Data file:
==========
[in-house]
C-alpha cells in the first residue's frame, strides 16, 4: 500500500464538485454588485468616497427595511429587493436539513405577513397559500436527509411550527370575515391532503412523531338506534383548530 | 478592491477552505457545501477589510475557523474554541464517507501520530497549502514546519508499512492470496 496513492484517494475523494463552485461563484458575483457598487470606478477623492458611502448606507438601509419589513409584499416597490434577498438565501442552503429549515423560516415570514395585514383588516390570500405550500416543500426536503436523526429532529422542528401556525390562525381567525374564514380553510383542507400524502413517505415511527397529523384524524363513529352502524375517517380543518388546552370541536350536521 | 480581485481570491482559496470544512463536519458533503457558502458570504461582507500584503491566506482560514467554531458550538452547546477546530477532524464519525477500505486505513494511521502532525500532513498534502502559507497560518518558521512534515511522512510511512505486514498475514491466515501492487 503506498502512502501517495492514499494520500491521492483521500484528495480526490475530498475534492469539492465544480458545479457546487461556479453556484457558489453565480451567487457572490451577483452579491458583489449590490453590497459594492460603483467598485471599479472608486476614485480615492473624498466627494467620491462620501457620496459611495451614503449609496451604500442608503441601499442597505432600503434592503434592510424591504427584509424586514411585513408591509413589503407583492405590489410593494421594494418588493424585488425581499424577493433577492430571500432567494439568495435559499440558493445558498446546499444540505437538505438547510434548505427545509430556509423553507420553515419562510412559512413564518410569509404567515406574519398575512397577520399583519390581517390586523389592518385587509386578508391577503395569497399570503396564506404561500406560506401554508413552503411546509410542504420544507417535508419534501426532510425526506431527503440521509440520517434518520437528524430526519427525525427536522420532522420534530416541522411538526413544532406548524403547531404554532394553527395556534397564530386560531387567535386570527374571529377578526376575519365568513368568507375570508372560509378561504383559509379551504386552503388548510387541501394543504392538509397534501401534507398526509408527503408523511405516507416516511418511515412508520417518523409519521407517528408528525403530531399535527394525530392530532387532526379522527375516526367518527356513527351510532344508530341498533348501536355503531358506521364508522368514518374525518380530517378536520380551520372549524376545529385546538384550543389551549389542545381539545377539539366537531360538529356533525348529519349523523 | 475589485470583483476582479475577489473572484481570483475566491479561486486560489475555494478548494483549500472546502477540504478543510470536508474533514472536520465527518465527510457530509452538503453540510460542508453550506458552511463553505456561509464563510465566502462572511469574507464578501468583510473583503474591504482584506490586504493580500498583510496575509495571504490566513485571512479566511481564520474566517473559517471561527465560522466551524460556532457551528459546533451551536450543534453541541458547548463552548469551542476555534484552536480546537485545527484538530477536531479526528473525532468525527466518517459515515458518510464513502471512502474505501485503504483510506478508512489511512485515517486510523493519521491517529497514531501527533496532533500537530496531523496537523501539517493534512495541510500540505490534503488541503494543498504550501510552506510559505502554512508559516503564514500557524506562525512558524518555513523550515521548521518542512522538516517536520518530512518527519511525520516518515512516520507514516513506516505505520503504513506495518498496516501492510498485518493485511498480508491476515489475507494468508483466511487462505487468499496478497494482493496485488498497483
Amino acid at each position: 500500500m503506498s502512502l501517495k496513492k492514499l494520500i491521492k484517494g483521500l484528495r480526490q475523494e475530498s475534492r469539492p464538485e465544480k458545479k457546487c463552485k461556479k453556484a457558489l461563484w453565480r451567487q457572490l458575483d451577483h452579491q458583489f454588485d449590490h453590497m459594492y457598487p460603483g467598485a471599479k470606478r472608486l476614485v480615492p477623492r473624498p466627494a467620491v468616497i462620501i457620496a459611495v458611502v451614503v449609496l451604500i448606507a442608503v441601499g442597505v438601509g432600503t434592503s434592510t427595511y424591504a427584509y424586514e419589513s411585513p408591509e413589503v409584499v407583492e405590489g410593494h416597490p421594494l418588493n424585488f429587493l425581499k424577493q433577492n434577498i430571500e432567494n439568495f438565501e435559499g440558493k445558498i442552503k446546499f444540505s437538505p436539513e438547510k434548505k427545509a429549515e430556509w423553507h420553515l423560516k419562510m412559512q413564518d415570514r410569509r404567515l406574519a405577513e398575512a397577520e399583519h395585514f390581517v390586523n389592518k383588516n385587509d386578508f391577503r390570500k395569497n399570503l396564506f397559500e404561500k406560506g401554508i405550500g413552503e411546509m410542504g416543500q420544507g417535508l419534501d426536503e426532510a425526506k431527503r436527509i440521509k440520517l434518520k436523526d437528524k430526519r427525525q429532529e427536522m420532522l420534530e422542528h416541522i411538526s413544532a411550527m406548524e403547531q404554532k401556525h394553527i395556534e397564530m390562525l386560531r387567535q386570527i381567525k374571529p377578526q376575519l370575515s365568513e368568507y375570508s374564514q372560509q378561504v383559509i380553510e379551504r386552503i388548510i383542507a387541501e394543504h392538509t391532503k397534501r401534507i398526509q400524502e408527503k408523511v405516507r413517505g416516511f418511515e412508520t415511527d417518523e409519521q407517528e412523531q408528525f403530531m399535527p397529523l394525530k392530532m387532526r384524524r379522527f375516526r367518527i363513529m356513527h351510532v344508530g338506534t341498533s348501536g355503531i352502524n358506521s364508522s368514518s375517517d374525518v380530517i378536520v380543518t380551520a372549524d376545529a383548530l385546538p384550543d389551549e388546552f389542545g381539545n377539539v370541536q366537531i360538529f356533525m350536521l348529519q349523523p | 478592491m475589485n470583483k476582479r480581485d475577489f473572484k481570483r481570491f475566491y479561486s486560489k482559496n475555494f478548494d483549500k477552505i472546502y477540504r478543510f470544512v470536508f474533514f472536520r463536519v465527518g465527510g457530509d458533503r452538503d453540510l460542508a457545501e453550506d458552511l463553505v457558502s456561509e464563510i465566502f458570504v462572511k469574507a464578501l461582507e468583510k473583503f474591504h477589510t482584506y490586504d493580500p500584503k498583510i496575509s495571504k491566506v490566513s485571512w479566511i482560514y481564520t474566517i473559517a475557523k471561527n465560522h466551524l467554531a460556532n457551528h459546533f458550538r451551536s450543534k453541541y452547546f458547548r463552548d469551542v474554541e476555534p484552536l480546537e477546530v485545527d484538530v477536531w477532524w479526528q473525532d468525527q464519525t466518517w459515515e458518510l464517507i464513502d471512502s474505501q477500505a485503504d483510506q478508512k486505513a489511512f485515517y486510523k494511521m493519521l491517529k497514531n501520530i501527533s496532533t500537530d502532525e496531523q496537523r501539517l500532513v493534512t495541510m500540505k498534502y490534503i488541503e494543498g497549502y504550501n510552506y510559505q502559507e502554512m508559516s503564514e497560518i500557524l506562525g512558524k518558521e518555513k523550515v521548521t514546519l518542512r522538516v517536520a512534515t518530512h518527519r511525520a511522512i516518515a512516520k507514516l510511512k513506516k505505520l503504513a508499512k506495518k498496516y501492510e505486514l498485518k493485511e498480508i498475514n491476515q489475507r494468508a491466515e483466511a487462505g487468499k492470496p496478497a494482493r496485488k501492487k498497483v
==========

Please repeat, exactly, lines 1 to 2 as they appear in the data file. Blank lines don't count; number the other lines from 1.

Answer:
[in-house]
C-alpha cells in the first residue's frame, strides 16, 4: 500500500464538485454588485468616497427595511429587493436539513405577513397559500436527509411550527370575515391532503412523531338506534383548530 | 478592491477552505457545501477589510475557523474554541464517507501520530497549502514546519508499512492470496 496513492484517494475523494463552485461563484458575483457598487470606478477623492458611502448606507438601509419589513409584499416597490434577498438565501442552503429549515423560516415570514395585514383588516390570500405550500416543500426536503436523526429532529422542528401556525390562525381567525374564514380553510383542507400524502413517505415511527397529523384524524363513529352502524375517517380543518388546552370541536350536521 | 480581485481570491482559496470544512463536519458533503457558502458570504461582507500584503491566506482560514467554531458550538452547546477546530477532524464519525477500505486505513494511521502532525500532513498534502502559507497560518518558521512534515511522512510511512505486514498475514491466515501492487 503506498502512502501517495492514499494520500491521492483521500484528495480526490475530498475534492469539492465544480458545479457546487461556479453556484457558489453565480451567487457572490451577483452579491458583489449590490453590497459594492460603483467598485471599479472608486476614485480615492473624498466627494467620491462620501457620496459611495451614503449609496451604500442608503441601499442597505432600503434592503434592510424591504427584509424586514411585513408591509413589503407583492405590489410593494421594494418588493424585488425581499424577493433577492430571500432567494439568495435559499440558493445558498446546499444540505437538505438547510434548505427545509430556509423553507420553515419562510412559512413564518410569509404567515406574519398575512397577520399583519390581517390586523389592518385587509386578508391577503395569497399570503396564506404561500406560506401554508413552503411546509410542504420544507417535508419534501426532510425526506431527503440521509440520517434518520437528524430526519427525525427536522420532522420534530416541522411538526413544532406548524403547531404554532394553527395556534397564530386560531387567535386570527374571529377578526376575519365568513368568507375570508372560509378561504383559509379551504386552503388548510387541501394543504392538509397534501401534507398526509408527503408523511405516507416516511418511515412508520417518523409519521407517528408528525403530531399535527394525530392530532387532526379522527375516526367518527356513527351510532344508530341498533348501536355503531358506521364508522368514518374525518380530517378536520380551520372549524376545529385546538384550543389551549389542545381539545377539539366537531360538529356533525348529519349523523 | 475589485470583483476582479475577489473572484481570483475566491479561486486560489475555494478548494483549500472546502477540504478543510470536508474533514472536520465527518465527510457530509452538503453540510460542508453550506458552511463553505456561509464563510465566502462572511469574507464578501468583510473583503474591504482584506490586504493580500498583510496575509495571504490566513485571512479566511481564520474566517473559517471561527465560522466551524460556532457551528459546533451551536450543534453541541458547548463552548469551542476555534484552536480546537485545527484538530477536531479526528473525532468525527466518517459515515458518510464513502471512502474505501485503504483510506478508512489511512485515517486510523493519521491517529497514531501527533496532533500537530496531523496537523501539517493534512495541510500540505490534503488541503494543498504550501510552506510559505502554512508559516503564514500557524506562525512558524518555513523550515521548521518542512522538516517536520518530512518527519511525520516518515512516520507514516513506516505505520503504513506495518498496516501492510498485518493485511498480508491476515489475507494468508483466511487462505487468499496478497494482493496485488498497483